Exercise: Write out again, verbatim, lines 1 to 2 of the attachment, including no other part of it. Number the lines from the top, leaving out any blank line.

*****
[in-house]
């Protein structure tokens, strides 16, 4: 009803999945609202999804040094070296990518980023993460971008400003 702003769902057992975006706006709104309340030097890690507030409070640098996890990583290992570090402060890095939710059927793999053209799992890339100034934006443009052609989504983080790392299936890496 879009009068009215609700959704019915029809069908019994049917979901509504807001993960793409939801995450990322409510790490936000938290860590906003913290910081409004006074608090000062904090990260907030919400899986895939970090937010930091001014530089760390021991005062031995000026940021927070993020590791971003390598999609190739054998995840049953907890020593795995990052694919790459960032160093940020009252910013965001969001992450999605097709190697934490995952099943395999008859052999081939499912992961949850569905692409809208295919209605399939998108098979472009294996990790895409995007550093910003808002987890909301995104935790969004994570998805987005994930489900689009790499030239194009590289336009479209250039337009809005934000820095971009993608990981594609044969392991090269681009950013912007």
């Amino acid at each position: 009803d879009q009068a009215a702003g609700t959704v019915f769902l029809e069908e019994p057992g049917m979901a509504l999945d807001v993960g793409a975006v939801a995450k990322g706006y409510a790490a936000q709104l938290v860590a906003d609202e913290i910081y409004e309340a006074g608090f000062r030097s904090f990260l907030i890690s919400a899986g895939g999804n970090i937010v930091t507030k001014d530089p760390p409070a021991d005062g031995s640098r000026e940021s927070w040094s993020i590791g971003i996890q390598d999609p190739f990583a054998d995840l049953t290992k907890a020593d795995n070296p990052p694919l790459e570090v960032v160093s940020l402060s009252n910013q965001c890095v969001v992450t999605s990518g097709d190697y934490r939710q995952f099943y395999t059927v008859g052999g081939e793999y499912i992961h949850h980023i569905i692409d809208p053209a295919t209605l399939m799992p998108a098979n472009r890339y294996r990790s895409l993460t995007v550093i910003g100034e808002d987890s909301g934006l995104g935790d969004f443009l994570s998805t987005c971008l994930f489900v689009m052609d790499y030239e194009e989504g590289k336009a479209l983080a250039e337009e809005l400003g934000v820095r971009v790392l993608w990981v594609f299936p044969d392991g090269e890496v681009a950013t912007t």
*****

[in-house]
């Protein structure tokens, strides 16, 4: 009803999945609202999804040094070296990518980023993460971008400003 702003769902057992975006706006709104309340030097890690507030409070640098996890990583290992570090402060890095939710059927793999053209799992890339100034934006443009052609989504983080790392299936890496 879009009068009215609700959704019915029809069908019994049917979901509504807001993960793409939801995450990322409510790490936000938290860590906003913290910081409004006074608090000062904090990260907030919400899986895939970090937010930091001014530089760390021991005062031995000026940021927070993020590791971003390598999609190739054998995840049953907890020593795995990052694919790459960032160093940020009252910013965001969001992450999605097709190697934490995952099943395999008859052999081939499912992961949850569905692409809208295919209605399939998108098979472009294996990790895409995007550093910003808002987890909301995104935790969004994570998805987005994930489900689009790499030239194009590289336009479209250039337009809005934000820095971009993608990981594609044969392991090269681009950013912007």